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Discussion Starter · #1 ·
Project

I plan to update the crossovers on a pair of Zaph Audio Waveguides. I slightly modified the design with help from this forum to accommodate some different speakers that I already had on hand. A while back I measured the speakers with a radio shack mic and a one of those universal calibration files that are floating around. Not sure how accurate it was but there appeared to be some fairly significant issues with the design. I now have a better mic and plan to re-measure the speakers and update the crossovers. I am hoping that I can post some speaker measurements here and get some help again with the modifications.


Speakers
Waveguide project
Tweeter - Seas 27TDFC
Design Woofer - Seas CA18RNX
Modified Woofer - Seas P18RNX/P, H1350

Crossover (Modified Perfectionist)

Modified

- C3 => 6.2uF

- L4 => 1.75 mH

- R5 => 10 ohm

Cabinet

Design- 19.5 liters

Modified - 15 liters

Questions

- What program should I use? I have REW, and trueRTA, and could probably get access to LSP CAD if that would help?

- When I measure the speakers, should I measure both together? and where should the mic be placed?


Thanks in advance to anyone how can help me out with this project. I'm pretty excited to finally get these babies dialed in!
 

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Quote:
Originally Posted by tuxedocivic /forum/post/20822667


Get HolmImpulse.

+1, although you can get REW to work too. You just need an impulse response which can be gated to output a FRD file.


You also need to measure impedance. You can build an impedance jig (there is a thread in this forum) or buy WT2 or WT3.


You will want to measure without the crossover in place and you will measure the drivers individually. You aim the mic on your listening axis. If you listen with the tweeter at ear height you measure there. If you listen with your ear height between the woofer and tweeter, measure there. It is important that you take measurements aiming at the same point each time.


You can use Passive Crossover Designer which is a free tool that works in MS Excel. LspCAD demo works too but you can't save designs. The full version is not needed and not cheap.
 

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Discussion Starter · #4 ·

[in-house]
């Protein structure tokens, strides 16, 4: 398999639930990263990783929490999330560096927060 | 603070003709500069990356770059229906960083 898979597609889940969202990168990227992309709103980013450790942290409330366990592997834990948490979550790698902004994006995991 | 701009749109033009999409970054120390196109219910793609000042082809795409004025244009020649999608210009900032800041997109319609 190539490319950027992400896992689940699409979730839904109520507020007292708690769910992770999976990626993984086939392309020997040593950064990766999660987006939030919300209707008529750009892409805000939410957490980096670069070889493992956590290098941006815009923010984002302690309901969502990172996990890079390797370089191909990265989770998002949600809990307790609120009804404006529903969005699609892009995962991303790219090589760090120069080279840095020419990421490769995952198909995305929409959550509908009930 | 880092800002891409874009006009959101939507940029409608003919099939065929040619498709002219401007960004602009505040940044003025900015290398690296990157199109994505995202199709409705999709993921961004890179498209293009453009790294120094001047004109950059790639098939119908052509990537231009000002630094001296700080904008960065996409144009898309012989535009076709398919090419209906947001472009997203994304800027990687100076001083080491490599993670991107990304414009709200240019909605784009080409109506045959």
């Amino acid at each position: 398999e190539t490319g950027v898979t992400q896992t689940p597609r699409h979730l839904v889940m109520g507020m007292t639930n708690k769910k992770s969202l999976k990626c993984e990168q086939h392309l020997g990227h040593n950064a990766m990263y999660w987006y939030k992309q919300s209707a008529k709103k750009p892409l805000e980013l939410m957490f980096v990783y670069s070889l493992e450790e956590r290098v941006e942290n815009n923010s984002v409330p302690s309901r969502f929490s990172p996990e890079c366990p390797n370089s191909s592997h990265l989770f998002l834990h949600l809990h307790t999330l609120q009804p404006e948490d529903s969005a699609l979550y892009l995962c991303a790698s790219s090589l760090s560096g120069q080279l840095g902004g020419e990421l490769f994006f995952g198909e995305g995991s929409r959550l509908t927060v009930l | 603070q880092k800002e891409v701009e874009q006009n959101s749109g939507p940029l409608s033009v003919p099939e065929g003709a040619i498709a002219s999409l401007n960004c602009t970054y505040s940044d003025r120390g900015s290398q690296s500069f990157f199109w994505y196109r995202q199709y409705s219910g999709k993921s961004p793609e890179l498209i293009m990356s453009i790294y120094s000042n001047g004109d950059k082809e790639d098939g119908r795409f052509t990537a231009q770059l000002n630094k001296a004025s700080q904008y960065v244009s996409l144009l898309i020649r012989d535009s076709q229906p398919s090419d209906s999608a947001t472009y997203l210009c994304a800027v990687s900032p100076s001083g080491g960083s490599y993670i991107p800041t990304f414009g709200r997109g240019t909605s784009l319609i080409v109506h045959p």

If measuring the speakers independantly, this is basically redesigning the speaker from the ground up? Is there a way to just take my current measured responce (compete speaker) and and tweek the system from there?


So with mic placement, I basically place the mic exactly where I will be be listening (distance and access). When you say "aim" that means position right? Its an omnidirectional mic, so it shouldnt matter where it is pointed???
 

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If you'd like, you can measure the system now as is and try to make changes. But that'll be shooting in the dark. For instance, we know the tweeter is an LR2 slope xo at 2000hz. What if there is a big peaker at 2500hz? Maybe it's a break up peak. Maybe a rising response. If there is a big wide dip from 300 to 700hz, maybe the .5 woofer has to big of inductor. We don't know though.


The way coctostan described it is best. For now, might as well measure the system just to see what you have, if you'd rather start that way.


To measure, get the speaker as far away from any obstructions as possible. Even raise the speaker of the ground a little. Position the mic on axis with your listening plane at 1m (3.2ft) from the listening axis (tweeter most likely). If you have a very large are you can work in, back up to 1.5 or even 2m if you can. But you want to gate the measurements so there are no reflections from the room, so likely 1m will have to suffice.


Once you've done that, post the results and hopefully an expert can offer you some tips. I recently learned how to take measurements for a speaker. It's a lot of work. Getting them good is important. I have a small room. I moved ALL my furniture out of the room to finally get it right. You could almost say I was lucky my XO worked with my first measurements
 

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Discussion Starter · #6 ·
OK,


I will try and get some measurements done tonight, so at lease Iwill know what i am working with.


Luckly I have a pretty large open room to work with right now. Should the speakers and mic be centered in the room then?
 

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Follow what Tux is saying. It is best to take measurements with the speaker and mic as far from objects as possible, but it won't matter much as we will gate them and reduce the effect of reflections near the crossover.


I'm not proposing a redesign. By measuring the speakers sans xover I can then apply the known topology and go from there. Zaph's crossover is probably pretty close and this will make it easy to tweak components. Of course it might require a completely different topology but I doubt it.


Do you have the capacity to measure impedance?
 
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